• Reply 6 of 86
    sirlance99sirlance99 Posts: 1,142member
    So, everyone that was saying that you just need to do this or that and it'll work were wrong. Apple has admitted that there is an issue just like all the other rational people were saying.
  • Reply 7 of 86
    irelandireland Posts: 17,547member
    Quote:
    Originally Posted by markbyrn View Post



    Sounds like a feature to me.

     

    It's a bug.

  • Reply 8 of 86
    Opening up iMessage and Facetime as 3rd party apps on non-iOS devices isn't a bad idea.
  • Reply 9 of 86
    waterrocketswaterrockets Posts: 1,231member
    Quote:

    Originally Posted by Prince Brian View Post



    Opening up iMessage and Facetime as 3rd party apps on non-iOS devices isn't a bad idea.

     

    Agreed. Hangouts works well across the platforms for my family, but I'd be happy to use iMessage and Facetime as well.

  • Reply 10 of 86
    pazuzupazuzu Posts: 1,728member
    This is sooo Microsofty. Netscape anyone? :lol:
  • Reply 11 of 86
    sflagelsflagel Posts: 585member
    Quote:

    Originally Posted by PhilBoogie View Post





    With the setting enabled that will send it as a SMS if iMessage is unavailable?

    The setting "send as SMS" is for sending only:, if you are travelling and turned off data roaming, then you can write an iMessage and it will be sent as a sms. But if someone sends you an iMessage, Apple doesn't know you can't receive data and sends it to you as an iMessage. This means that your WiFi iPad lying in the hotel room will receive it, but your iPhone on the beach won't. The solution is not easy, as arguably, Apple should send both iMessage (for your iPad) and SMS (for your iPhone) when you are overseas and have data roaming off. Better, the phone operators should just stop robbing us blind for data when we travel.

  • Reply 12 of 86
    waterrocketswaterrockets Posts: 1,231member
    Quote:

    Originally Posted by sflagel View Post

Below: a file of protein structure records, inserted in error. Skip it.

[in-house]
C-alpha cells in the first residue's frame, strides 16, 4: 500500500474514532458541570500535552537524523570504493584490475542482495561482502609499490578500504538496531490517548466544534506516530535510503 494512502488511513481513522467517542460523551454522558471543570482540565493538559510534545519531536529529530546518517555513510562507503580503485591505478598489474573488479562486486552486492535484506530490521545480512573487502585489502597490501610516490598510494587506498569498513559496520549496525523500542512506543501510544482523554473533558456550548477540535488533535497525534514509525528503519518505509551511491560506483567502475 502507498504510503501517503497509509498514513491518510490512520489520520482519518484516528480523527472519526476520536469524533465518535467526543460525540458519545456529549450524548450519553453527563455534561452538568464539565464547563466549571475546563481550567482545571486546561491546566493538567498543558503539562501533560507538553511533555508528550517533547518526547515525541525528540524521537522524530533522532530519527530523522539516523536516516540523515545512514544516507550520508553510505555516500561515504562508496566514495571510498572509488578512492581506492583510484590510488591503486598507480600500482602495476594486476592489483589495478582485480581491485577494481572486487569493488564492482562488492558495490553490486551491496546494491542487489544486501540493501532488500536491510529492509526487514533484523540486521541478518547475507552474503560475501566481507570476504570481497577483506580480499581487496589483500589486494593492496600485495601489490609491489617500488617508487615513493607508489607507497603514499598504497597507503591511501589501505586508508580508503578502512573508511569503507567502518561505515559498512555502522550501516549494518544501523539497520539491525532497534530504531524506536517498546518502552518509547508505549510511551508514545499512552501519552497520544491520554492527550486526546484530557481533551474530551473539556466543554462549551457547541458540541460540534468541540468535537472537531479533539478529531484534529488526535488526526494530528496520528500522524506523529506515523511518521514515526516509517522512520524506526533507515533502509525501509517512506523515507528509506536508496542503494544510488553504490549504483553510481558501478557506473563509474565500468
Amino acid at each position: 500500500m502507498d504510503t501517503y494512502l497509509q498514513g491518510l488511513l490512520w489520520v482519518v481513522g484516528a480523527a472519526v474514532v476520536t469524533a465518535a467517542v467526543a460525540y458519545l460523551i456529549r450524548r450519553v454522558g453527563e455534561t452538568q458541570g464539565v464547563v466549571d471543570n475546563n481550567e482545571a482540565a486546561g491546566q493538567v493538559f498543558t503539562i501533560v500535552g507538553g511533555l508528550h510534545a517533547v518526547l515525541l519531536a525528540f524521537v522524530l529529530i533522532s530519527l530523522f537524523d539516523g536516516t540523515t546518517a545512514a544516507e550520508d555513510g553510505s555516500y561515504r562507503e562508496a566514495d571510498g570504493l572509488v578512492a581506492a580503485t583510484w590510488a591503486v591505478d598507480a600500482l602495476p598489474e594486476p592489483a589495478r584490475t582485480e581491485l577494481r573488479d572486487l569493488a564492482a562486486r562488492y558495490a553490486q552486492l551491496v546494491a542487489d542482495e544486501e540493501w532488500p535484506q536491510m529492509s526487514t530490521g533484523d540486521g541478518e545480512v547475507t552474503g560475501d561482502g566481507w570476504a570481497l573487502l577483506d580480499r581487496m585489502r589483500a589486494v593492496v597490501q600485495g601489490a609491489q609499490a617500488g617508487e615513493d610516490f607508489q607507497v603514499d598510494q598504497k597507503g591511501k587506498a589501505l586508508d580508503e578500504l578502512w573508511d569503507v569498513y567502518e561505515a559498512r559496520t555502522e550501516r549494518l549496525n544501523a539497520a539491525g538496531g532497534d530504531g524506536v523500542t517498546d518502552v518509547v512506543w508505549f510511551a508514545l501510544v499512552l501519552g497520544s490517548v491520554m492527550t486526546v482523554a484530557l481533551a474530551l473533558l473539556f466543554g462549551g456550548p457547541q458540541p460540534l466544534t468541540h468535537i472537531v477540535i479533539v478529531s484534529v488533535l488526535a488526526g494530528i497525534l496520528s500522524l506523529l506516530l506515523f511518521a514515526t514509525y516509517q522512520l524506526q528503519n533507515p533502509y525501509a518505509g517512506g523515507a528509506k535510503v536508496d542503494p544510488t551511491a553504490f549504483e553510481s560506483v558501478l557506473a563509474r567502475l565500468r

Apple should send both iMessage (for your iPad) and SMS (for your iPhone) when you are overseas and have data roaming off. Better, the phone operators should just stop robbing us blind for data when we travel.


     

    Yeah, the iMessage app on the phone could see two versions of the same message and exclude one, while maintaining history seamlessly.

  • Reply 13 of 86
    Not that I plan on switching from an iPhone , but how does one "formally disconnecting their phone number from the iMessage service. " sounds more like a hassle then a problem
  • Reply 14 of 86
    davendaven Posts: 505member

    I'm still trying to figure out how that woman who filed the lawsuit was 'penalized and injured'. Did she text 911 saying she was having a heart attack and the whambulance never arrived? Or did her girlfriend not receive the "OMG, it is raining again today" message?

  • Reply 15 of 86
    suddenly newtonsuddenly newton Posts: 13,739member
    sflagel wrote: »
    the biggest problem is not switching phones. the much bigger problem is when travelling internationally and turning off data roaming to avoid the high roaming charges. normal txt messages would still work, but iMessages get lost and are not delivered!

    The "Send as SMS" option does what you want.
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  • Reply 16 of 86
    patsupatsu Posts: 429member
    sirlance99 wrote: »
    So, everyone that was saying that you just need to do this or that and it'll work were wrong. Apple has admitted that there is an issue just like all the other rational people were saying.

    They maybe both correct. e.g., The bug doesn't affect everyone, and perhaps not all the time.
  • Reply 17 of 86
    solipsismxsolipsismx Posts: 19,566member
    rogifan wrote: »
    Wait, I thought this was just something that had to be turned off in settings. So there actually is a problem that Apple needs to fix?